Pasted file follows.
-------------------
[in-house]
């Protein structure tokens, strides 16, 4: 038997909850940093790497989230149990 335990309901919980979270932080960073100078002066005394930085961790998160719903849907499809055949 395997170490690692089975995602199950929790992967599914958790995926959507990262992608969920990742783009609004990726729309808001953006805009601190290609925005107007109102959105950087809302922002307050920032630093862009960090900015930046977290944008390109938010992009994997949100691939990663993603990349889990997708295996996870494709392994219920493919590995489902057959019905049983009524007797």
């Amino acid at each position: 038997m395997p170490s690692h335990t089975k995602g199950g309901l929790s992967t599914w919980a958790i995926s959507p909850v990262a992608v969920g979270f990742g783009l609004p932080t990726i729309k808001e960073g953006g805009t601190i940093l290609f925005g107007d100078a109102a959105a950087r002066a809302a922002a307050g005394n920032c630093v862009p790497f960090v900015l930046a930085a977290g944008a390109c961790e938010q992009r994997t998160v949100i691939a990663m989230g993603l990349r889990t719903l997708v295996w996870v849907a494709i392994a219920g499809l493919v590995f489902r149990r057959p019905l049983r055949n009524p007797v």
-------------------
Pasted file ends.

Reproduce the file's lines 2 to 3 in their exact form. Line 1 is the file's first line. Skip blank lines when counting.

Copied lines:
């Protein structure tokens, strides 16, 4: 038997909850940093790497989230149990 335990309901919980979270932080960073100078002066005394930085961790998160719903849907499809055949 395997170490690692089975995602199950929790992967599914958790995926959507990262992608969920990742783009609004990726729309808001953006805009601190290609925005107007109102959105950087809302922002307050920032630093862009960090900015930046977290944008390109938010992009994997949100691939990663993603990349889990997708295996996870494709392994219920493919590995489902057959019905049983009524007797």
């Amino acid at each position: 038997m395997p170490s690692h335990t089975k995602g199950g309901l929790s992967t599914w919980a958790i995926s959507p909850v990262a992608v969920g979270f990742g783009l609004p932080t990726i729309k808001e960073g953006g805009t601190i940093l290609f925005g107007d100078a109102a959105a950087r002066a809302a922002a307050g005394n920032c630093v862009p790497f960090v900015l930046a930085a977290g944008a390109c961790e938010q992009r994997t998160v949100i691939a990663m989230g993603l990349r889990t719903l997708v295996w996870v849907a494709i392994a219920g499809l493919v590995f489902r149990r057959p019905l049983r055949n009524p007797v």